Those responsible for the oversight of the ammonium nitrate believed to have sparked the deadly blast at a Beirut port should be placed under house arrest, the Lebanese Cabinet said Wednesday.

The most recent toll from the accident stands at 135 dead and about 5,000 others wounded, Lebanese broadcaster MTV quoted Health Minister Hamad Hassan as saying. Searches were ongoing for missing people.

“The Supreme Military Authority is requested to impose house arrest on all those who have run the affairs of storing, guarding or checking the files of the ammonium nitrate since June 2014 until the explosion day,” Lebanese Information Minister Manal Abdul Samad said after a Cabinet meeting.

Prime Minister Hassan Diab said on Tuesday the blast was due to about 2,750 tons of ammonium nitrate stored in a warehouse in Beirut’s port for the last six years without safety measures.

The chemical is usually used as fertilizer for agriculture, but can also be used as a mining explosive.

Diab vowed to punish the people responsible for the blasts.

The Cabinet also declared a two-week state of emergency in Beirut. The military authority will be responsible for maintaining security, Abdul Samad added.

She said an administrative investigation committee has been tasked with probing the causes of the disaster and will submit a report on the result to the Cabinet within five days.

There are many people still trapped under the rubble,” a civil defense official told dpa.

Around 100 United Nations staff and dependents were injured in Tuesday’s explosion, while two relatives of U.N. employees were killed, according to a U.N. spokesperson.

“They’re getting treatment and we hope that they will be alright,” Farhan Haq told reporters on Wednesday.

Lebanon woke up to scenes of overwhelming destruction at Beirut’s port and surrounding areas, with hospitals damaged and straining to treat patients.

Ruined cars lined the main highway, apartment buildings were surrounded by shattered glass, and some people slept overnight without windows.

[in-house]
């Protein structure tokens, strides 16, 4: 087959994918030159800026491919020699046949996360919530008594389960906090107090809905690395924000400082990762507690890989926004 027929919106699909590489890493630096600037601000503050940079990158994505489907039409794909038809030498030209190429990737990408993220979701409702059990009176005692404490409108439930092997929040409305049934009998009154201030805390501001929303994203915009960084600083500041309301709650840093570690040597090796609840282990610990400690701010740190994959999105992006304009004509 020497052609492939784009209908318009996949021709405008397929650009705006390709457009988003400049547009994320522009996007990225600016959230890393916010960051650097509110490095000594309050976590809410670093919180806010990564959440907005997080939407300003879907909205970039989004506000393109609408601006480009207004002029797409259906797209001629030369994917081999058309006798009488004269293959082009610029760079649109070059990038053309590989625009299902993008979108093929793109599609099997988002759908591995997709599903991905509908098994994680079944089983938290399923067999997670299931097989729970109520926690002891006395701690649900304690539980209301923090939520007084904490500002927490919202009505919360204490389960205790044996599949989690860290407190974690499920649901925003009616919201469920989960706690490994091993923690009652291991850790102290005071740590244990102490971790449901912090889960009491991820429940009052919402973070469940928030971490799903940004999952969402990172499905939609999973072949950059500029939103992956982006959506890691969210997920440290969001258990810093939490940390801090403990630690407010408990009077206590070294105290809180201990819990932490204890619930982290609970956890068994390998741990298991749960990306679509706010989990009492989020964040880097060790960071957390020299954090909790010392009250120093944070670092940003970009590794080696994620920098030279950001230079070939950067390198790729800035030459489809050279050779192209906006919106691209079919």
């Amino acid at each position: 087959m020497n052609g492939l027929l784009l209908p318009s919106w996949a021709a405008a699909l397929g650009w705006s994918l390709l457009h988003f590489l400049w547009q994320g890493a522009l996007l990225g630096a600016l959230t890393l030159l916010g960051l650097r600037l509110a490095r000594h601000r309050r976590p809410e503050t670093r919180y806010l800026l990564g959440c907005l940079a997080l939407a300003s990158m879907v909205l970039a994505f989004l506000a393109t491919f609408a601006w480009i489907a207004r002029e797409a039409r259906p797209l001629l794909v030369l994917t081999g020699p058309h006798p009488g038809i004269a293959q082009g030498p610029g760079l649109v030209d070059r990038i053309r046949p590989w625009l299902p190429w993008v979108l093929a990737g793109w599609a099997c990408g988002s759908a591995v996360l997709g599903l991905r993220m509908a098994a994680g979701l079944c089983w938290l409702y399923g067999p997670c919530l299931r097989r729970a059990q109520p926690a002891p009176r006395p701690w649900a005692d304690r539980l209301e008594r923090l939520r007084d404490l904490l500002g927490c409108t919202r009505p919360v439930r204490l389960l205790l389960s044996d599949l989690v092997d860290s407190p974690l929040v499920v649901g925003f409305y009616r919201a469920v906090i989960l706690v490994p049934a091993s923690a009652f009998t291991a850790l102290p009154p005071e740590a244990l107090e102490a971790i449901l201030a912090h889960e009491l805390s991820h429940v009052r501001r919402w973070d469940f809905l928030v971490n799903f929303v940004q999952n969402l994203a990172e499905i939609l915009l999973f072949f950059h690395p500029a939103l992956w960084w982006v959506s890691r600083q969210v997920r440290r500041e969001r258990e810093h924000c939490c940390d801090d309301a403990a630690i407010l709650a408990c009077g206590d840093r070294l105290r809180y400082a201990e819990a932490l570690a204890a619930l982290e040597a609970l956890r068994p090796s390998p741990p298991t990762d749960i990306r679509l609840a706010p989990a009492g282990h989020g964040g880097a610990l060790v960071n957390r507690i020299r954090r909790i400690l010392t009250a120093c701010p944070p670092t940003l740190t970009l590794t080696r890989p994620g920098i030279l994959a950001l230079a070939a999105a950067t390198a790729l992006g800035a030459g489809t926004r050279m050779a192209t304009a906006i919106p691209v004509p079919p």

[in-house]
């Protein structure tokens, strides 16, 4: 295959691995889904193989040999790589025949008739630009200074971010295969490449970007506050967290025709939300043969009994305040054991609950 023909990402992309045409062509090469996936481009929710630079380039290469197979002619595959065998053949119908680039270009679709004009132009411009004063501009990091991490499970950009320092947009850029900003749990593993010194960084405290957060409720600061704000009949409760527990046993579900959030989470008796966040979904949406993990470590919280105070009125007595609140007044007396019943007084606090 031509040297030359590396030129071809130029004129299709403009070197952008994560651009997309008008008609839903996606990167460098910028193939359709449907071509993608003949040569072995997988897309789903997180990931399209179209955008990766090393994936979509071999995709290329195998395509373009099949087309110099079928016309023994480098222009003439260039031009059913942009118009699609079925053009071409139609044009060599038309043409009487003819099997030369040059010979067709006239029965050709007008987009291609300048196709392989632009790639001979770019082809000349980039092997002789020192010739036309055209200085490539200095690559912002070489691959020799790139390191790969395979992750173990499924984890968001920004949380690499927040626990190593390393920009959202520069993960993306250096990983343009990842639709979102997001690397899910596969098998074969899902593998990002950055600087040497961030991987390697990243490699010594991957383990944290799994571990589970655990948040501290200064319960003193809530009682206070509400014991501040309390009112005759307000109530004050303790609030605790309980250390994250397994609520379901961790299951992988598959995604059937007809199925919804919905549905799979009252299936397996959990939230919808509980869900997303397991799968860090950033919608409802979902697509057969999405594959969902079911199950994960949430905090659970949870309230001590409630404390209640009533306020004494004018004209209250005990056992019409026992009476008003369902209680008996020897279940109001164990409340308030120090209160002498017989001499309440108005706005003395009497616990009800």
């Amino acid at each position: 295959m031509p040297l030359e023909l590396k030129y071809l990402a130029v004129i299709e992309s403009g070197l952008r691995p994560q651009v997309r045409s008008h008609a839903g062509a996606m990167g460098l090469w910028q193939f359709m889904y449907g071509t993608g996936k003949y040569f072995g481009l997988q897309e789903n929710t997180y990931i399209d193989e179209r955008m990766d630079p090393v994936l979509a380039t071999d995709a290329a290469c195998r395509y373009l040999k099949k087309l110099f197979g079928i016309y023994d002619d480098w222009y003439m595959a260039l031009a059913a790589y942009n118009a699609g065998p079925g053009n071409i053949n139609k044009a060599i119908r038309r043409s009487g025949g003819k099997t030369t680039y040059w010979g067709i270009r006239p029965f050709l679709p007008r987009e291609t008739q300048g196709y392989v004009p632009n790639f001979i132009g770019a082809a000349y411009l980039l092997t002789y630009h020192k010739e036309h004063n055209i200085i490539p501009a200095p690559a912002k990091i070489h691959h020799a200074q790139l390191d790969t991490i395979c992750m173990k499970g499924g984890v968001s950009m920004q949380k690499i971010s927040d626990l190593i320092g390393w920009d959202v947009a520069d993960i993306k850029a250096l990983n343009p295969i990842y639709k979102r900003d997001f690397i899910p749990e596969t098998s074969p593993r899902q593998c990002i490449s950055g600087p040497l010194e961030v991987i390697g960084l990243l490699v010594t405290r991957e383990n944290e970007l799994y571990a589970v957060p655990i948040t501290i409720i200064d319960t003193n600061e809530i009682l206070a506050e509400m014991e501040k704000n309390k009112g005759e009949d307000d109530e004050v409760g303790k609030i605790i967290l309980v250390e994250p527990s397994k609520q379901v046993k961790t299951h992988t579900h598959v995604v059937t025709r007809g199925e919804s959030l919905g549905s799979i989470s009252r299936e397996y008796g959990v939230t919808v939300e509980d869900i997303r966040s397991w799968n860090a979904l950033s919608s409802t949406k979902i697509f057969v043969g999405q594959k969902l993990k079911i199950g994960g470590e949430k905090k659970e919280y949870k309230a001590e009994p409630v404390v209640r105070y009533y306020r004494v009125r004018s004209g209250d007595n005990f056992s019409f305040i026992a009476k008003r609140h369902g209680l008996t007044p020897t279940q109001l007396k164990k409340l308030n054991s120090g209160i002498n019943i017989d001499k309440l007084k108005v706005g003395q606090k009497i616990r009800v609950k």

Marwan Abboud, Beirut’s governor, said that between 200,000 and 250,000 people have become homeless due to Tuesday’s explosion. Authorities are working on providing them with food, water and shelter.

The government is still investigating the cause of the explosion, but the internal security chief said the area was housing highly explosive materials.

Beirut’s governor had revealed that a security report from 2014 warned of the possibility of an explosion in Lebanon’s capital as highly explosive materials had not been stored safely.

“We lost 10 members of the Beirut Fire Brigade and damages range between $3 (billion) and $5 billion and maybe more,” Abboud said.

Beirut’s port is its main source of imported foodstuffs. Among other things, grain silos at the port were destroyed.

Officials at the Ministry of Economy and Trade reassured members of the Union of Bakeries in a meeting that the needed amounts of wheat are available. Stored quantities are sufficient for more than a month, officials said according to the official news agency.

Moreover, four ships waiting to unload 25,000 tons of wheat will be redirected to the northern Tripoli port as well as Sidon port, south of Beirut.

The explosion takes place as Lebanon is struggling through its worst economic crisis since the country’s 1975-90 civil war ended.

The Cabinet is conducting an emergency meeting on Wednesday after Lebanon’s Higher Defense Council declared Beirut a disaster area and recommended a two-week state of emergency.

Germany said it is sending a team of rescuers to help search for survivors, while Britain and the Nordic countries are also looking into ways to support Lebanon.

French President Emmanuel Macron tweeted that he would visit Beirut on Thursday “to bring the Lebanese people a message of fraternity and solidarity from the French.”

“We will get an update on the situation from the political leadership,” Macron added.

France, which retains close links with its former colony, said it was dispatching rescue workers, emergency physicians and a mobile health unit to Beirut.

Qatar, Greece, the Netherlands and Russia have sent planes carrying medical supplies and personnel. Jordan and Iraq ordered similar assistance to be sent, and Iran also offered help.

Jan Egeland, secretary general of the Norwegian Refugee Council, which runs programs in Lebanon in benefit of Palestinian and Syrian refugees, said “countries like Norway should offer extra support to Lebanon.”

“No one wants this hard-pressed country to collapse in this dangerous corner of the Middle East,” he told Norwegian public broadcaster NRK.

Israeli officials and medics have also offered help, though the two countries have no diplomatic relations. Lebanese officials rejected the official Israeli offer to send humanitarian aid, saying: “We do not take aid from an enemy state.”

In Norway, Foreign Minister Ine Eriksen Soreide said the Norwegian Embassy in Beirut was damaged in Tuesday’s powerful blast, but no personnel were hurt.

Danish Defense Minister Trine Bramsen said the country was to send 600 protective suits to Lebanon for use by rescue workers.


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